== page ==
Siemens used an electronics industry example to explain how this would work (and to neatly tie in its new Mentor capabilities): Electronics products are typically boards and software in some sort of mechanical housing. Each is typically designed independently, then the components are combined for fit and function; finally each discipline sends their components off for manufacturing engineering (called fabrication engineering and assembly engineering in the electronics world), fabrication and assembly // manufacturing execution in the mechanical world and, finally, box build, where it all comes together. There’s a lot that can go wrong in these processes, so designing, simulating and optimizing the various production processes becomes key. There are human motion and effectivity studies, programming and testing robots … and writing the PLC (programmable logic controller) code. PLCs are the industrial computers that control the speed of a conveyor belt, the actions of a robotic arm, the path of a pick and place machine. Creating a digital version of the machine and its controlling code enables a production designer to lay out the process and virtually commission the production line by validating that the the PLC code correctly drives each machine. Siemens told us that physical commissioning is time-consuming and expensive, since you’re using the production line as well as potentially very expensive parts to validate the process; virtual commissioning will save both time and money — and could even lead to more creative designs since some of the risk of disjointed design and manufacturing processes are removed.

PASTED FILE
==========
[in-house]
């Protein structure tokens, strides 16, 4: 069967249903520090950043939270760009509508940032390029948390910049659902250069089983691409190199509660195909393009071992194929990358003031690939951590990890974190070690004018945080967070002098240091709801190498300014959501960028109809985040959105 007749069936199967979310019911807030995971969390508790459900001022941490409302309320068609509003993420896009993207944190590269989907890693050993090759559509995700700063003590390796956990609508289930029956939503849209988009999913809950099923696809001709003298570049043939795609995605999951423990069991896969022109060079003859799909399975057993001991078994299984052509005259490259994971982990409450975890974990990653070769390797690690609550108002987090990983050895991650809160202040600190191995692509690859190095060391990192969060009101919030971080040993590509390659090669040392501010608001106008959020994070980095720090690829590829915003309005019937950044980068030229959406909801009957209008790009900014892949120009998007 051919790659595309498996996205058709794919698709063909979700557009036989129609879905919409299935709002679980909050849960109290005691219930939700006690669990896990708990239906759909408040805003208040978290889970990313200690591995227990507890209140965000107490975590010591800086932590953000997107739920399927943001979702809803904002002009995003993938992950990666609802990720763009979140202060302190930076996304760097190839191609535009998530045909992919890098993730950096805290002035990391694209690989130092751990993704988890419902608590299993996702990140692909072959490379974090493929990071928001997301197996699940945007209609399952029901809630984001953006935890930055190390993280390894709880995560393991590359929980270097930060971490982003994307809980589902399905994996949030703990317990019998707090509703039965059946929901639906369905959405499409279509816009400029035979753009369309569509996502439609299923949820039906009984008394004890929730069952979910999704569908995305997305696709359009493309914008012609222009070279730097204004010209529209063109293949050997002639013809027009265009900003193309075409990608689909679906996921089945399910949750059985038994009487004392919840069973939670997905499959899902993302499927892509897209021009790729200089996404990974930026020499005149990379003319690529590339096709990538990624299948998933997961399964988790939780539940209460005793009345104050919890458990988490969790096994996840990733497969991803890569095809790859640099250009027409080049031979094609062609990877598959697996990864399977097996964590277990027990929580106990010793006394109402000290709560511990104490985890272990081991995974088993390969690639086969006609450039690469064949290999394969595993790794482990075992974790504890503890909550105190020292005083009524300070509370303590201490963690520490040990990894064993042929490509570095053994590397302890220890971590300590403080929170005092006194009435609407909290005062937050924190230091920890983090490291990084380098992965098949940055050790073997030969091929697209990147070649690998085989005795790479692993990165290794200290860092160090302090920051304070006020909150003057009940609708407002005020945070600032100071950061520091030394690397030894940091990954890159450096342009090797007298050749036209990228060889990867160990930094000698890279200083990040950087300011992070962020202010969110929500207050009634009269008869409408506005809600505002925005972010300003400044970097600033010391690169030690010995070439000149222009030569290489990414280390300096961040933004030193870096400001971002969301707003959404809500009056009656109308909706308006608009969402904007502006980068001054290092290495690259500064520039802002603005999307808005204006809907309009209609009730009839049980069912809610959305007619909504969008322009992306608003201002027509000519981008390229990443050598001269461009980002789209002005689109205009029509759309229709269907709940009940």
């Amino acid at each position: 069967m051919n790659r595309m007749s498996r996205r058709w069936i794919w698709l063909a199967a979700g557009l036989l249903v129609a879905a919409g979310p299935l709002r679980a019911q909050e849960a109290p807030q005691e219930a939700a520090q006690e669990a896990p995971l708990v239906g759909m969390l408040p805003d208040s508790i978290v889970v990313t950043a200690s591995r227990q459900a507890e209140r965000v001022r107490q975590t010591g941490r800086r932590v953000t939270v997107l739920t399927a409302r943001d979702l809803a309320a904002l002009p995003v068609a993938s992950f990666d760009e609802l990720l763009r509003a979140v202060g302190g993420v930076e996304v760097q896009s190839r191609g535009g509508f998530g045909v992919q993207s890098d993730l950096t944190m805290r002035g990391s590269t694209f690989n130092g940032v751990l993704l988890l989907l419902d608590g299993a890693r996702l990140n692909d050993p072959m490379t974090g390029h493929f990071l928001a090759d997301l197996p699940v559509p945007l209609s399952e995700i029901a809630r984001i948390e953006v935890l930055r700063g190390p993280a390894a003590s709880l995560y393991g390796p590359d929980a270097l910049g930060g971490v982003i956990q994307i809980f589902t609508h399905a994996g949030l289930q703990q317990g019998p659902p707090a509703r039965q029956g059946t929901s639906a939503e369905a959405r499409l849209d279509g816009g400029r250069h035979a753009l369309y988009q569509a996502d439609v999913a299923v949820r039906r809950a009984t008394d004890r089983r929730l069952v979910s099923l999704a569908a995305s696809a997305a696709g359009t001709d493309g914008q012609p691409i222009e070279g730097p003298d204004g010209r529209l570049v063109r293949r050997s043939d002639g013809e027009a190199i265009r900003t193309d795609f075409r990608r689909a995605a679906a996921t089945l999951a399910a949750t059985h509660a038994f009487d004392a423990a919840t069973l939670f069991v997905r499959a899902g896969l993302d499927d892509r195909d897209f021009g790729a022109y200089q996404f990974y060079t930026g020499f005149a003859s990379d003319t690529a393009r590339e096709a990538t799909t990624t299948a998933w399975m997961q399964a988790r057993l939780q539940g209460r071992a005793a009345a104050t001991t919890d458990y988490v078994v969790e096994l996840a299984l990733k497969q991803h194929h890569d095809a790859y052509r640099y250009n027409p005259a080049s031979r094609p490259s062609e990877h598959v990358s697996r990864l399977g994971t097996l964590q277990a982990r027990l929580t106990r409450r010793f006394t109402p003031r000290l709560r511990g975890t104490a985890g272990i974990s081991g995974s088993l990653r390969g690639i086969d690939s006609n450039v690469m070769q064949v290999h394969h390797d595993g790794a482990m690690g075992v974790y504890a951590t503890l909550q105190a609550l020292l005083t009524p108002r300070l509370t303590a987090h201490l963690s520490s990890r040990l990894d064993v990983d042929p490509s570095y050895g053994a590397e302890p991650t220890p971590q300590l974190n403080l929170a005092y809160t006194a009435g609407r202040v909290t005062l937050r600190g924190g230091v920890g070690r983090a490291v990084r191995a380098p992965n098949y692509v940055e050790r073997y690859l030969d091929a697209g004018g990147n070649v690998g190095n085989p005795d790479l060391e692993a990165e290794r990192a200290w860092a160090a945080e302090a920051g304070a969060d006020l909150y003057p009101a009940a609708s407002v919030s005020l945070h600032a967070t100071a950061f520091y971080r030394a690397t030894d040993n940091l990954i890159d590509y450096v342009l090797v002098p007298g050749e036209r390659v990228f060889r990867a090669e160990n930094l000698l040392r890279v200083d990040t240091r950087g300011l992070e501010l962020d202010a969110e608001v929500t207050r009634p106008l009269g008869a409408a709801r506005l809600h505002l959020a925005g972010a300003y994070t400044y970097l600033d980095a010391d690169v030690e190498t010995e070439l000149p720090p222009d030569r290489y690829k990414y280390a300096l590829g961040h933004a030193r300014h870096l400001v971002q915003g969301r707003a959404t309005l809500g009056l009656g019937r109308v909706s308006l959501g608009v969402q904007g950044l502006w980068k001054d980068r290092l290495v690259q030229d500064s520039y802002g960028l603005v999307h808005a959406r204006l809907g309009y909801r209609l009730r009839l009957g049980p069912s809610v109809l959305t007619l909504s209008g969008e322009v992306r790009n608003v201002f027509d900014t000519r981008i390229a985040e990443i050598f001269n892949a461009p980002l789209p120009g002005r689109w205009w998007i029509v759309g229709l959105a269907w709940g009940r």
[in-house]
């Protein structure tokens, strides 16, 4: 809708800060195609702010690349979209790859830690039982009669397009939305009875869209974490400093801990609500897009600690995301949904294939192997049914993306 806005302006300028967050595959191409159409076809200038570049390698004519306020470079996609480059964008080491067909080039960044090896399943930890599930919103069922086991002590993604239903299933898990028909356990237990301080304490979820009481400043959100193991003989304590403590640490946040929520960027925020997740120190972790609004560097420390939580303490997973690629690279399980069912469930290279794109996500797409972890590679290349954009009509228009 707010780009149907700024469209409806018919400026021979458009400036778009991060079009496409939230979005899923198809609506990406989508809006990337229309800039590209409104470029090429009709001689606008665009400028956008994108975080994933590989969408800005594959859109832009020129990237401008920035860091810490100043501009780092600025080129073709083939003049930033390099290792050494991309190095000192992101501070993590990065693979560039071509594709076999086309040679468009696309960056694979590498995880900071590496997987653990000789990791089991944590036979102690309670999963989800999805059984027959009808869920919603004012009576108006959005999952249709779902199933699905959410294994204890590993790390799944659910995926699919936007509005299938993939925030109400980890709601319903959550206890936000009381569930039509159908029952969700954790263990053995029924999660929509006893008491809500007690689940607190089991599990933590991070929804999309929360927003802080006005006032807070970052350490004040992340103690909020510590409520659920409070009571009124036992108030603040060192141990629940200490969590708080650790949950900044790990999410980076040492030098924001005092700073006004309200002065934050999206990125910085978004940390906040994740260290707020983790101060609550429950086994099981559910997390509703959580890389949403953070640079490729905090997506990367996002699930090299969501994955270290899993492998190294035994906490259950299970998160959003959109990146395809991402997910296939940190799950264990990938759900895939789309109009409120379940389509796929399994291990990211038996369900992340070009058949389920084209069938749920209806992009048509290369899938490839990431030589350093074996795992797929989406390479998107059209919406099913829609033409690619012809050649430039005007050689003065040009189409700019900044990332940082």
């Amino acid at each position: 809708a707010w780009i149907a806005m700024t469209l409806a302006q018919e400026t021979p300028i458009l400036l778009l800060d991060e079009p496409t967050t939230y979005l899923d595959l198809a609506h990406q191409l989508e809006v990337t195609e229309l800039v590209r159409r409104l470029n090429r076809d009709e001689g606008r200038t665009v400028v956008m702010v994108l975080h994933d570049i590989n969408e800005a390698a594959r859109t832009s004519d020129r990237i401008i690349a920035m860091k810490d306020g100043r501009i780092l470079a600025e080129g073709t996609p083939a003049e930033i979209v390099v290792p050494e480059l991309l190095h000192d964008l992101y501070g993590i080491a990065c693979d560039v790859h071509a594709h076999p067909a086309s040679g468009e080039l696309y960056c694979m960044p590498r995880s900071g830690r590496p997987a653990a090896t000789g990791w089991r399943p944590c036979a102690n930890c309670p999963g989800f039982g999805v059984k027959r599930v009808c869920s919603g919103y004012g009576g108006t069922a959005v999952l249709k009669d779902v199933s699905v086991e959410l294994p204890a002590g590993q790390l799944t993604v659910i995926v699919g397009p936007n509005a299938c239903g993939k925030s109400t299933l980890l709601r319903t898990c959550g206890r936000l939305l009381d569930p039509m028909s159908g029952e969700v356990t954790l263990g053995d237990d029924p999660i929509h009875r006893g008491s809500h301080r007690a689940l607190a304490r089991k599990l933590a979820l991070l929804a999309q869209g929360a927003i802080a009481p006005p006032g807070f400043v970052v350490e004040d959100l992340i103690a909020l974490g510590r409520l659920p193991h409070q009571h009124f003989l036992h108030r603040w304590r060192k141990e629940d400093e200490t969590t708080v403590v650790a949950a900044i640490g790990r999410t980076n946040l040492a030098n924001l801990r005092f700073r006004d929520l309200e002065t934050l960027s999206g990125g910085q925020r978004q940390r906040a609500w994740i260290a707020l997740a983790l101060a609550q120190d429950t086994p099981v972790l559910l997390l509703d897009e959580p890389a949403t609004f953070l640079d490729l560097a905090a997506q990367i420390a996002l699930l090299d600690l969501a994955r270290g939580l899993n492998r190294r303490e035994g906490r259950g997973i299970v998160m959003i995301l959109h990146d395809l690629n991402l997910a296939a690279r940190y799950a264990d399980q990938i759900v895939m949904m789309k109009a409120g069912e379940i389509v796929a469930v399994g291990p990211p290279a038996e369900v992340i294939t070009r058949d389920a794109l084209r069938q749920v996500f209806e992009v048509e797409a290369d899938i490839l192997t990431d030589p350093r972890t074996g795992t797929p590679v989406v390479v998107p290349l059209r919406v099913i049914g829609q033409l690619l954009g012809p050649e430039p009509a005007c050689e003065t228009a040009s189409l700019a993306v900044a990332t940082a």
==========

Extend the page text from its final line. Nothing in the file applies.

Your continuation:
Not at all coincidentally, Siemens makes the vast line of SIMATIC PLCs. With NX 12, it seems that one more part of vision for the UGS acquisition is finally realized. Users will now be able to answer “Can I manufacture this?” with an intelligent hand-off from design to manufacturing, creating a digital twin not only of the product but also of the manufacturing process. Whether this will enable Siemens to sell more SIMATIC controllers remains to be seen, but it now can call on all of its accounts and present an alternative production design process. Similarly, the PLM group can now call on SIMATIC programmers and present a more user-friendly, design-integrated approach to PLC programming in situations where that’s applicable.It’s my understanding the Automation Designer will generate PLC code that conforms to international standards, so is not in any way limited to working with Siemens PLCs. Siemens arranged a demo for us of the NX-based Automation Designer creating PLC code and virtually driving a machine — it was impressive..
So, back to the electronics example: With the release of NX 12, the box build and PCB assembly processes are defined separately, simulated and then validated together. The production lines and processes are virtually commissioned, as production designers can validate their PLC code well before any production parts show up. To recap, Automation Designer is an NX 12 Digital Factory solution that lets users design the electrical and automation environments for a production system or machine, generate its electrical schematics and PLC program.